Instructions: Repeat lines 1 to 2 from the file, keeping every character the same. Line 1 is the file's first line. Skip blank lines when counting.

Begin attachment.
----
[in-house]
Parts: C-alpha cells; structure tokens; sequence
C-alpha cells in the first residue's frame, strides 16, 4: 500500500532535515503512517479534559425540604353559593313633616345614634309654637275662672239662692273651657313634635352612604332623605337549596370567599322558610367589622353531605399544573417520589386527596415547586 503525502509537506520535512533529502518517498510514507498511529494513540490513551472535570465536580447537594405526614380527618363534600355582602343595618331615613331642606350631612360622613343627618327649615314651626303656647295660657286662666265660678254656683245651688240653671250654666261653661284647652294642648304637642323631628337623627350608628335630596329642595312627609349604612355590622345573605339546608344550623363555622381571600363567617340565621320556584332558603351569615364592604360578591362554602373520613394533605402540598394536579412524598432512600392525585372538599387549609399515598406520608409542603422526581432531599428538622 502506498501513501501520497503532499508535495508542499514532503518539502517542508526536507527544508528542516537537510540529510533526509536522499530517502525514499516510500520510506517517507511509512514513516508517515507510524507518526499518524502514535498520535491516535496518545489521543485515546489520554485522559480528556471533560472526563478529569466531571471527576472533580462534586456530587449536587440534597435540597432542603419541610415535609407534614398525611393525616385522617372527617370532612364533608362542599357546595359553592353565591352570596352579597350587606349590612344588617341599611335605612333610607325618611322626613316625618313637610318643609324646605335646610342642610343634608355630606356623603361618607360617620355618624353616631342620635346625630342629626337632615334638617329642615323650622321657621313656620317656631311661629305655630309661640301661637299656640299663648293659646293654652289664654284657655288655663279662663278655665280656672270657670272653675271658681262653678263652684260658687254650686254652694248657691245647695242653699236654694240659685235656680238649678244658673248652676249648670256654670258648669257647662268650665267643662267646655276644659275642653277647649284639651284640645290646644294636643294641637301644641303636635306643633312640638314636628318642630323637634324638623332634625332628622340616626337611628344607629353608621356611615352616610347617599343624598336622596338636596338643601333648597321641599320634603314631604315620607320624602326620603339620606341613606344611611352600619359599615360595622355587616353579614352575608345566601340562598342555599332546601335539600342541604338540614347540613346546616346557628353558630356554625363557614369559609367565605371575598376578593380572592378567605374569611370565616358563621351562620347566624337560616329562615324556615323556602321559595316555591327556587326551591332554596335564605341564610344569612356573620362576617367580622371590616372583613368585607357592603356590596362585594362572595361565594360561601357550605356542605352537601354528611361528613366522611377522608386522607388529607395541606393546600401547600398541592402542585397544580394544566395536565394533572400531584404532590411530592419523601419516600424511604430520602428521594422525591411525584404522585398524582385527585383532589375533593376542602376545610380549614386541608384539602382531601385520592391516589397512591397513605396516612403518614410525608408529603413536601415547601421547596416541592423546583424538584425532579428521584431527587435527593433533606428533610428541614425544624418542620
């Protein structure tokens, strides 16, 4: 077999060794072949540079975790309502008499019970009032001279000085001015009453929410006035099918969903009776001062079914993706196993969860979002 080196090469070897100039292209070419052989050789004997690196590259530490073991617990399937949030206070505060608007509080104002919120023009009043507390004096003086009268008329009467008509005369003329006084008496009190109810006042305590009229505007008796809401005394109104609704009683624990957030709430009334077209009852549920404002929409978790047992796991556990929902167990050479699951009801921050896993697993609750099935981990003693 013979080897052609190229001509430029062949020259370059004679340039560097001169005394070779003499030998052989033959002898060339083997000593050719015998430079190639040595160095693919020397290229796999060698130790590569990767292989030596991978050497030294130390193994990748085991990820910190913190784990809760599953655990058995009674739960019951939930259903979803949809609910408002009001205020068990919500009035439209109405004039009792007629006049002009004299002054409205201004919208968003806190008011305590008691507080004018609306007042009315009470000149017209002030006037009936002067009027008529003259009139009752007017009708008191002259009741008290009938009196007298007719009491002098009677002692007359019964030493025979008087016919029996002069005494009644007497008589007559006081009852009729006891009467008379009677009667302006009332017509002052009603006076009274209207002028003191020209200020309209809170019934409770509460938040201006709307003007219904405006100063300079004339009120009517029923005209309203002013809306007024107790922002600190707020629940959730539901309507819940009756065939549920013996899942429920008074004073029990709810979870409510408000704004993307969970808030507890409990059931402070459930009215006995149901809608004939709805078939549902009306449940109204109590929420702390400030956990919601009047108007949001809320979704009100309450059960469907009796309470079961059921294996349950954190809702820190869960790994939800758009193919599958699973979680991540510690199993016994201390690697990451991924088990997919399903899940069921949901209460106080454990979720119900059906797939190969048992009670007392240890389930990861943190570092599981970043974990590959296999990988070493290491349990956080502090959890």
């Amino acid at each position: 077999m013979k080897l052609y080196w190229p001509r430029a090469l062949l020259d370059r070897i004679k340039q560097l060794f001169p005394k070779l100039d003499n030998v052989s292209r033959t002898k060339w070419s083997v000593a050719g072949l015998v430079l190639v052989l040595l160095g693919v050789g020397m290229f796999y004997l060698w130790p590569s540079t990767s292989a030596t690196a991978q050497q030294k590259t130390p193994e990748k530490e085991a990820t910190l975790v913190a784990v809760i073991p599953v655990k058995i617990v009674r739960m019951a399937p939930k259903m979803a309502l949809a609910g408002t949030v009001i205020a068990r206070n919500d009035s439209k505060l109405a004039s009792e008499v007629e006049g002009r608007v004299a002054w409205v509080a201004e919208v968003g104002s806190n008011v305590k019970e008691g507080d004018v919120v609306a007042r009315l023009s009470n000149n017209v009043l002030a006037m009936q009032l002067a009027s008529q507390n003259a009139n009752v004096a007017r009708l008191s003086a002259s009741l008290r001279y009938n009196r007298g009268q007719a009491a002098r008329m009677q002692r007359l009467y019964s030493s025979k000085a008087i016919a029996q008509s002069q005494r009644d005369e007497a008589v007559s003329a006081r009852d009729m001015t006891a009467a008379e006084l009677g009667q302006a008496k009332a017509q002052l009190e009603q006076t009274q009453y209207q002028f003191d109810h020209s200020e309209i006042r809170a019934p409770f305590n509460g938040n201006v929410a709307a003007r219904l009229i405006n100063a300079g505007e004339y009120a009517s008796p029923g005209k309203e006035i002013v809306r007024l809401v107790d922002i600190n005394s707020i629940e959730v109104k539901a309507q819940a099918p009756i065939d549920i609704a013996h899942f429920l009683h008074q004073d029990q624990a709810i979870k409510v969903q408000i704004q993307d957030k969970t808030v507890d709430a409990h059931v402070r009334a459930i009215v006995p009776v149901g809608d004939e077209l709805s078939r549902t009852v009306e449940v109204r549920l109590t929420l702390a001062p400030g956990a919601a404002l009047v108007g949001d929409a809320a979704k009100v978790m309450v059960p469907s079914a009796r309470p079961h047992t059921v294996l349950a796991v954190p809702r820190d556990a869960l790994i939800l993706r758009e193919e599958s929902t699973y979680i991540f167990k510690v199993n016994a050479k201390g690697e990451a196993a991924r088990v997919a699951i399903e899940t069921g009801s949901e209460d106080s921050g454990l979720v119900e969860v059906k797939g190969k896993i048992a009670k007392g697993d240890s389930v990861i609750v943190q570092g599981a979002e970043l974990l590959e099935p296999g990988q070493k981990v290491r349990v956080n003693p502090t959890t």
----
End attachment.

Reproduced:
[in-house]
Parts: C-alpha cells; structure tokens; sequence